The Trash Phenomenon: Contemporary Literature, Popular Culture, and the Making of the American Century
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The Trash Phenomenon begins with a look at the mass media's role in the United States' emergence as the twentieth century's dominant power. Olster discusses the works of three authors who collectively span the century bounded by the Spanish-American War (1898) and the Persian Gulf War (1991): Gore Vidal's American Chronicle series, John Updike's Rabbit tetralogy, and Larry Beinhart's American Hero. Olster then turns her attention to three non-American writers whose works explore the imperial sway of American popular culture on their nation's value systems: hierarchical class structure in Dennis Potter's England, Peronism in Manuel Puig's Argentina, and Nihonjinron consensus in Haruki Murakami's Japan.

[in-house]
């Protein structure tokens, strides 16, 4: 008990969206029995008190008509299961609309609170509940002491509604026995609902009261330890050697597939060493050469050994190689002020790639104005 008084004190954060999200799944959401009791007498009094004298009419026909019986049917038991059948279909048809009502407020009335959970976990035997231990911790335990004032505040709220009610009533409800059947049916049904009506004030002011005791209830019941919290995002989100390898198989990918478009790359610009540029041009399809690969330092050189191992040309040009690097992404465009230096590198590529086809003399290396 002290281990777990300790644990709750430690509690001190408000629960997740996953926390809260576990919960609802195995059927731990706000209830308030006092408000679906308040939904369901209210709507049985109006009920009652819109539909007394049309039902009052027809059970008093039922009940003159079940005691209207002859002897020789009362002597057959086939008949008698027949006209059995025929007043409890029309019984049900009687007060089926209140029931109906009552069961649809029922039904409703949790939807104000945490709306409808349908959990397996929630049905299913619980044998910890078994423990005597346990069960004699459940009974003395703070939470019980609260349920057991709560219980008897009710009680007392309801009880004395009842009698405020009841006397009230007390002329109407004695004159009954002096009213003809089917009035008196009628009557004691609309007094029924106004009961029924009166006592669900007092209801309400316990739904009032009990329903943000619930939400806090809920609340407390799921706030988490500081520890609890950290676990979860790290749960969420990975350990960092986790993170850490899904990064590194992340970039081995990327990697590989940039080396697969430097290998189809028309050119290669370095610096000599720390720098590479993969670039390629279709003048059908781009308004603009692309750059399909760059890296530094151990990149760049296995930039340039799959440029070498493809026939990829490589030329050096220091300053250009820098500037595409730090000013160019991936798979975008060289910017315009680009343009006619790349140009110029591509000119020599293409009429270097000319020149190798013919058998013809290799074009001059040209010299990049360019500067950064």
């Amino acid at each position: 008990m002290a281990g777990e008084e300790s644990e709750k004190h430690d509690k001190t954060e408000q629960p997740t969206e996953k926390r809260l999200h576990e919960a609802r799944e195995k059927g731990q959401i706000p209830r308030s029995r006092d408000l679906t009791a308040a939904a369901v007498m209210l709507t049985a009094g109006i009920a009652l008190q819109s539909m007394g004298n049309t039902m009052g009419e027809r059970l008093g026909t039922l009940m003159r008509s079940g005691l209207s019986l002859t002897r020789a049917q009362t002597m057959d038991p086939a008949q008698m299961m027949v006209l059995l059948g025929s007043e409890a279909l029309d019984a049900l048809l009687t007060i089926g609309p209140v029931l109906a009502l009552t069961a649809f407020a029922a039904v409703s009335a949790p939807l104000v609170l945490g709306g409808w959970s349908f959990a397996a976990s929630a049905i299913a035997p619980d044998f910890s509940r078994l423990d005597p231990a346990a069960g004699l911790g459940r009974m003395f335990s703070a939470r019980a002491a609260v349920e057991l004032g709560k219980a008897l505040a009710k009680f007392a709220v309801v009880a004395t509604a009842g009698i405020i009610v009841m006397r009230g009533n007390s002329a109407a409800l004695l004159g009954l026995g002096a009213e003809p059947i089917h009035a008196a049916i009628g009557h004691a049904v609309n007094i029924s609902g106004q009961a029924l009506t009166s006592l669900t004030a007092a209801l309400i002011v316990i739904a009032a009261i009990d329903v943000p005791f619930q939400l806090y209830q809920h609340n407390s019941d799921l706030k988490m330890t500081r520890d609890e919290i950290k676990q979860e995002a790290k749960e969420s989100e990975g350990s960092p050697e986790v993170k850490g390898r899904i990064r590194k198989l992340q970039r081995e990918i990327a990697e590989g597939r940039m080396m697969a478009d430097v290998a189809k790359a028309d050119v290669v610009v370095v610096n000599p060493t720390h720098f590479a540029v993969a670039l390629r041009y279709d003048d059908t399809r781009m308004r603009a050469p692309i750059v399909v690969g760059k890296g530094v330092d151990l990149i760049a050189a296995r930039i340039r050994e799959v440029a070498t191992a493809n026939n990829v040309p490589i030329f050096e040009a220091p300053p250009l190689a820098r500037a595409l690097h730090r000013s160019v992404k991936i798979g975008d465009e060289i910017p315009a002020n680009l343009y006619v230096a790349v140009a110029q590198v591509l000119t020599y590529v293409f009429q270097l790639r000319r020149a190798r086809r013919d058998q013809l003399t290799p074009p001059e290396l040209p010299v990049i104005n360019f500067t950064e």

Finally, Olster returns to American literature to look at the contemporary media spectacle and the representative figure as potential sources of national consolidation after November 1963. Olster first focuses on autobiographical, historical, and fictional accounts of three spectacles in which the formulae of popular culture are shown to bypass differences of class, gender, and race: the John F. Kennedy assassination, the Scarsdale Diet Doctor murder, and the O. J. Simpson trial. She concludes with some thoughts about the nature of American consolidation after 9/11.